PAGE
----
We think that the statutory appraisal was not intended to serve such a purpose. The statute provides: "Such preliminary finding of just compensation, and any deposit made or security provided pursuant thereto, shall not be evidence in the further proceedings to ascertain finally the just compensation to be paid, and shall not be disclosed in any manner to a jury impaneled in such proceedings; and if appraisers have been appointed as herein authorized, their report shall not be evidence in such further proceedings, but the appraisers may be called as witnesses by the parties to the proceedings." (Ill. Rev. Stat. 1959, chap. 47, sec. 2.2(d).) If the defendants had seen fit to do so, they could have called the court appointed appraisers to testify before the jury, but the initial appraisal was made only for the purpose of ensuring an adequate deposit for the protection of the property owner in connection with the immediate vesting of title.

Nor do we think that this case is one in which the jury ignored the testimony offered in behalf of the defendants; rather it appears to be one in which the testimony of the defendants' witnesses was found wanting when it was weighed against the other evidence in the record. In advancing the proposition that the jury ignored the testimony of their witnesses, the defendants consider only the opinions of the opposing witnesses and do not mention the evidence concerning sales of comparable property that was also put before the jury. In ruling upon the motion for a new trial, the trial judge stated: "As to the weight of the evidence, the plaintiff had some disinterested witnesses who were not in the real estate business professionally. They were business men who had bought and sold for their own use, not as agents or brokers. The plaintiff's appraisers testified in marked conformity with these disinterested witnesses. The testimony of defense appraisers suffered by comparison." In our opinion the defendants have not established that the verdict was inadequate.

The defendants also urge that a new trial should have been granted because of the "perjury and misconduct" of a juror. To support this contention they offered the affidavit of one of their attorneys and the affidavit of one of the jurors. The attorney's affidavit stated that at his request the trial judge asked each prospective juror "in substance" whether the juror or any close relatives had "had any dealings with the State of Illinois" or "any transactions with the State of Illinois involving land desired to be taken by the State of Illinois," The affidavit also stated that each juror who was accepted answered the question in the negative, and that if any juror had not so answered, that juror would not have been accepted. Finally, it asserted that a brother of one of the jurors, Sylvia Edwards, "had had at least two such dealings with the State of Illinois or one of the Departments thereof and that those dealings appear in Book 349 of Deeds at page 321 through 325 and again in Book 388 of Deeds at page 254."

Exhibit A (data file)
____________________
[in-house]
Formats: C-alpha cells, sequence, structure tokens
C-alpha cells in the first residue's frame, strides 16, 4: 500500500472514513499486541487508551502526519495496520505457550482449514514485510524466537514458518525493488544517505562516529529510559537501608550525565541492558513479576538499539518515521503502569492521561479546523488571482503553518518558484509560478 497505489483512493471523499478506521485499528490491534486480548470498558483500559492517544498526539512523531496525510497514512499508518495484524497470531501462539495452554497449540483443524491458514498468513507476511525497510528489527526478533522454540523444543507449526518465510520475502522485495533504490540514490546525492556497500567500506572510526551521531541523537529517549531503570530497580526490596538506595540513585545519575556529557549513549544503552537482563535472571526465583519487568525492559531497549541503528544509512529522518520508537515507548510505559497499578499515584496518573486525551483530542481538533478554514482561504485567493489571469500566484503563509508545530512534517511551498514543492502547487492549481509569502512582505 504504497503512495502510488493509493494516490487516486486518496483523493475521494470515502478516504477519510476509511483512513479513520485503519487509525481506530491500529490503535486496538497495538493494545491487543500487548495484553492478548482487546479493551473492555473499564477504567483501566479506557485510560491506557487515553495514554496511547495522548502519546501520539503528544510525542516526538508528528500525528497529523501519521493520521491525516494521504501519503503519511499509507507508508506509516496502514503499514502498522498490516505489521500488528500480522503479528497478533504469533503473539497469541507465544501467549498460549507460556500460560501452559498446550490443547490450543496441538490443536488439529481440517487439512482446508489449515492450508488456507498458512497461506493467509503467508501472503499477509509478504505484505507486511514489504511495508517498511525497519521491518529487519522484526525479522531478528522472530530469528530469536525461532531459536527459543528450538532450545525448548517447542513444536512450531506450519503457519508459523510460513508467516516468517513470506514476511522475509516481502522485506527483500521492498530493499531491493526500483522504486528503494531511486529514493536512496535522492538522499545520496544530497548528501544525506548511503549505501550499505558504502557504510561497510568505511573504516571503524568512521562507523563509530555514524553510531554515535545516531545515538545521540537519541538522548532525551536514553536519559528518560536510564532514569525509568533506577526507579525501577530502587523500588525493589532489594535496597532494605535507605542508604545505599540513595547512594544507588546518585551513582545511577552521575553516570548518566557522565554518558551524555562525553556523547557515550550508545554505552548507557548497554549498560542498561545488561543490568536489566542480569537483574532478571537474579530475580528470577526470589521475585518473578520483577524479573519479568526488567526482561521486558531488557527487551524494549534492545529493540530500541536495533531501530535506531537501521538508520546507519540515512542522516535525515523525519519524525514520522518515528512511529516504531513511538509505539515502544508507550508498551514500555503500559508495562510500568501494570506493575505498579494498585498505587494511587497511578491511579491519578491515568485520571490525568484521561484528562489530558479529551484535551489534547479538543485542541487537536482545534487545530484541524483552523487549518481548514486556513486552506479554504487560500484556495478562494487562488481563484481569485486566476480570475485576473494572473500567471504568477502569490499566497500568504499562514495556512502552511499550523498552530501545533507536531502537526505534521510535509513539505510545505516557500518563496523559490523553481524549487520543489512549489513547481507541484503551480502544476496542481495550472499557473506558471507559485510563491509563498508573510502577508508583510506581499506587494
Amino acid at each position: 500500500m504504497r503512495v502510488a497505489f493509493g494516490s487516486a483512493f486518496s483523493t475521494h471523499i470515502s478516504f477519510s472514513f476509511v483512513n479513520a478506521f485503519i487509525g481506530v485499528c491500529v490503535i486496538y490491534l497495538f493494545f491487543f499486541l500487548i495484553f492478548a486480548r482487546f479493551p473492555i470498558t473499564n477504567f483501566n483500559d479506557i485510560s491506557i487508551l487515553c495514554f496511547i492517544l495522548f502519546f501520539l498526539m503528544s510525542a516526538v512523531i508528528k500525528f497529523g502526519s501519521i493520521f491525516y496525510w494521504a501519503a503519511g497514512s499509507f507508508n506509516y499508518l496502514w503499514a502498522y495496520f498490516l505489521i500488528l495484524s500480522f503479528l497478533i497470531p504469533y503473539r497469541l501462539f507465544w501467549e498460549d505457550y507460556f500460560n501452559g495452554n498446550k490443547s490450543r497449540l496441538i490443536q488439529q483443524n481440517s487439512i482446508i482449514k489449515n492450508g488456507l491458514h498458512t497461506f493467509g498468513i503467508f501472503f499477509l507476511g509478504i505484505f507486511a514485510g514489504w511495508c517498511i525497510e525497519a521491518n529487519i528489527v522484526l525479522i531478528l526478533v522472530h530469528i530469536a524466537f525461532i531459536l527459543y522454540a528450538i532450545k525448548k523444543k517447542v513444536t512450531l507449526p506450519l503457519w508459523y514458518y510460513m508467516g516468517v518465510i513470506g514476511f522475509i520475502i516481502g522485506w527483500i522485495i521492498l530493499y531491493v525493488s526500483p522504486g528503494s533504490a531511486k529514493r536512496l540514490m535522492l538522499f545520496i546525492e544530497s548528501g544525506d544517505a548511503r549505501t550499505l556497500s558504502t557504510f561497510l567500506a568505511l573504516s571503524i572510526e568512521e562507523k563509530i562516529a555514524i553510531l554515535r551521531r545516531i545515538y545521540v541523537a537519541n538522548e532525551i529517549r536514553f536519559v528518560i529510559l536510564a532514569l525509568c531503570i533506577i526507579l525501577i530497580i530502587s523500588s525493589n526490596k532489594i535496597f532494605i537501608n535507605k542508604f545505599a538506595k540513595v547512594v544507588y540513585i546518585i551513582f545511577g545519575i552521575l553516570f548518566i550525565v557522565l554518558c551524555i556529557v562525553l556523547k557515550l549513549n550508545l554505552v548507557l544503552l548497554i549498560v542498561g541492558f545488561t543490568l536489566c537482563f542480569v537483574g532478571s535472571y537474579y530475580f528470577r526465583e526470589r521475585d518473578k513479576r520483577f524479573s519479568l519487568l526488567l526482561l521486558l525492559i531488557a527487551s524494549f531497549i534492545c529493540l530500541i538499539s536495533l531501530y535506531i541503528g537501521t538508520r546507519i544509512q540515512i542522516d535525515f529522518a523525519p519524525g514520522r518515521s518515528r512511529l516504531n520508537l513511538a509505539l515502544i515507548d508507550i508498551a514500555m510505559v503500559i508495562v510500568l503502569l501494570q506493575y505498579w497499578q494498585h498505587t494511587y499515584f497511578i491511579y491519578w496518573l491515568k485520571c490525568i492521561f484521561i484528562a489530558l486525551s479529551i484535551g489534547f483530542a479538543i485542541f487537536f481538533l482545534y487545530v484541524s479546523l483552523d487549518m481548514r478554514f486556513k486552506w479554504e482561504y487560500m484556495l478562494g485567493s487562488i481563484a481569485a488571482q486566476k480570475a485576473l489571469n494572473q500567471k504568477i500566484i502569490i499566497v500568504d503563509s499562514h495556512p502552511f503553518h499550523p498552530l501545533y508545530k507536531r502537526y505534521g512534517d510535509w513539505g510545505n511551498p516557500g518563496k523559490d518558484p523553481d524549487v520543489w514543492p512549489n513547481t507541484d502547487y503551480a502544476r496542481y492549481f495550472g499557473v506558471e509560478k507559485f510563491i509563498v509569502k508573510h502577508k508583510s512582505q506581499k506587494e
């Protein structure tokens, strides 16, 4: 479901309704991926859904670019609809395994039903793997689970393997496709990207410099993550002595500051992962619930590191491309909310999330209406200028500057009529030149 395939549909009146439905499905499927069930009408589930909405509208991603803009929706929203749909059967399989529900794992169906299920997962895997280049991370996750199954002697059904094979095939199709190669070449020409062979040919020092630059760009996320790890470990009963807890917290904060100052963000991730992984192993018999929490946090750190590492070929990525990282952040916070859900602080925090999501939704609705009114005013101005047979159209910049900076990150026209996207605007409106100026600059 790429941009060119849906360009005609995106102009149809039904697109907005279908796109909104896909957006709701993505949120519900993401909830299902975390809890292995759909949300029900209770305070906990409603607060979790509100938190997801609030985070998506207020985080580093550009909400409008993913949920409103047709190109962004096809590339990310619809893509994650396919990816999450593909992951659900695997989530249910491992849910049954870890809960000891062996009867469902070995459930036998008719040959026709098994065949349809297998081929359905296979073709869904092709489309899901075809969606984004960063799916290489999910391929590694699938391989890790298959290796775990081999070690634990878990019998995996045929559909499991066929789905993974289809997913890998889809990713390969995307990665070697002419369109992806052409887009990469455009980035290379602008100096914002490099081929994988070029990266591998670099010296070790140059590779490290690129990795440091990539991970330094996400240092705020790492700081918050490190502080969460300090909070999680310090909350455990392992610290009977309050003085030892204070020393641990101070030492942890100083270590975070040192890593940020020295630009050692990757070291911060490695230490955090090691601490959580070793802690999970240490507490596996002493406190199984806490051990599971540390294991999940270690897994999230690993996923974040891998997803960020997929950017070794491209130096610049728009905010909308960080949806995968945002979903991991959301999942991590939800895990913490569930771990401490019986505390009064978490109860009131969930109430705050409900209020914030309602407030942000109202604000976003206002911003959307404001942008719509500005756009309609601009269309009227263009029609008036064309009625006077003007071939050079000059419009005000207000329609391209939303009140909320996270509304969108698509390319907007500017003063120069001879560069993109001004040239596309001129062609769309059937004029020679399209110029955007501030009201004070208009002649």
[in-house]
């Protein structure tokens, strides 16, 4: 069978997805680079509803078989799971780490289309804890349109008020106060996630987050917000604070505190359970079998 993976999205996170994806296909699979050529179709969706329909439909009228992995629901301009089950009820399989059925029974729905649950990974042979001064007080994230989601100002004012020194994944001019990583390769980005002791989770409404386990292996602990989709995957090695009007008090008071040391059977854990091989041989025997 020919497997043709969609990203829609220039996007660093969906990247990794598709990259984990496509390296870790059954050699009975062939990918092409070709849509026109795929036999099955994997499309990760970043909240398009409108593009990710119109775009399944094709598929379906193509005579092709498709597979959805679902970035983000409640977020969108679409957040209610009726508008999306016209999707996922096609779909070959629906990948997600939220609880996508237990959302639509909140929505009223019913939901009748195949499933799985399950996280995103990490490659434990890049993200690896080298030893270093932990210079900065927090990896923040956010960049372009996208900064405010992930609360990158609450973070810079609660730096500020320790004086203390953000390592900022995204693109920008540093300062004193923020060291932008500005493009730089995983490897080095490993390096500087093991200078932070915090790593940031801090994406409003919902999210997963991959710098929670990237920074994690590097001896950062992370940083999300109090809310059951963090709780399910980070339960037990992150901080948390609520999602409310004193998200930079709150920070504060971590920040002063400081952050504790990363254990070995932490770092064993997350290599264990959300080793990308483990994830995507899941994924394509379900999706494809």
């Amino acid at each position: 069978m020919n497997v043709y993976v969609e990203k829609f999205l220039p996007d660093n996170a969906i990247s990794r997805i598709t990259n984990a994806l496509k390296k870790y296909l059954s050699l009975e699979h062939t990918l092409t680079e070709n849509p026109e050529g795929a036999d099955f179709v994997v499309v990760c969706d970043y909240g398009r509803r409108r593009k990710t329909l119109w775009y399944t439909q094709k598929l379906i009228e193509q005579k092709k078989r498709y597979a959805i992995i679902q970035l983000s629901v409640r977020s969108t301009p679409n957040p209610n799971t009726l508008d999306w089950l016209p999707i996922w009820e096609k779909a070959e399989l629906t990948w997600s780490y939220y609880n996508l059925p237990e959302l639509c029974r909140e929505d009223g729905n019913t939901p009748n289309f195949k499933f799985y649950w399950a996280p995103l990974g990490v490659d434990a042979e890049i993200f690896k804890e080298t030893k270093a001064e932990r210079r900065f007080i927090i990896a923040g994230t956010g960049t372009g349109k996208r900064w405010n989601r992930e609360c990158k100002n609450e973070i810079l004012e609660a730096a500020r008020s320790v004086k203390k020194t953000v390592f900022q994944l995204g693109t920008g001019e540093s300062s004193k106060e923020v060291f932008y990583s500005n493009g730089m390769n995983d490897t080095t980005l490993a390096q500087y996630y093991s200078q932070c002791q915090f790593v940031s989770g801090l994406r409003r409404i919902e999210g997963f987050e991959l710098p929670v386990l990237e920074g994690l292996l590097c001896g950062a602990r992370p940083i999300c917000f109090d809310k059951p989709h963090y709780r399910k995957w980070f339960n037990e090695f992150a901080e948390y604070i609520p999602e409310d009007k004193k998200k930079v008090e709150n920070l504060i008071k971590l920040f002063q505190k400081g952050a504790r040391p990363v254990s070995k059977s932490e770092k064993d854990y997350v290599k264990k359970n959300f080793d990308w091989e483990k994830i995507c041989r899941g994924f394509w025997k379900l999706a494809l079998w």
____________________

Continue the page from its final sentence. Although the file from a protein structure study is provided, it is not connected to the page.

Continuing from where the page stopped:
The affidavit of Richard Krohn, a member of the jury, stated that during the deliberations of the jury, Sylvia Edwards said that her brother had real property condemned by the State of Illinois and that he had been treated fairly by the State and had been offered a fair price; that she maintained that the lowest valuation of damages by the State's witnesses should be adopted because the State had treated her brother fairly, and that she "finally agreed in order to break the deadlock, to allow a further nominal sum as damages."

The Department presented the affidavit of George Bruckmann, the foreman of the jury, who stated that Sylvia Edwards did not adversely affect the verdict from defendants' standpoint, and that the verdict was based upon the jury's consideration of all of the evidence.

The Department takes the position that jurors' affidavits may not be used to impeach their verdict, relying upon Sanitary District v. Cullerton, 147 Ill. 385. Although this doctrine is generally recognized, it is subject to an exception when it is charged that a juror has answered falsely on voir dire about a matter of potential bias or prejudice. People v. Beacham, 358 Ill. 373; Maher v. New York Chicago and St. Louis Railroad Co. 290 Ill. App. 267; West Chicago ...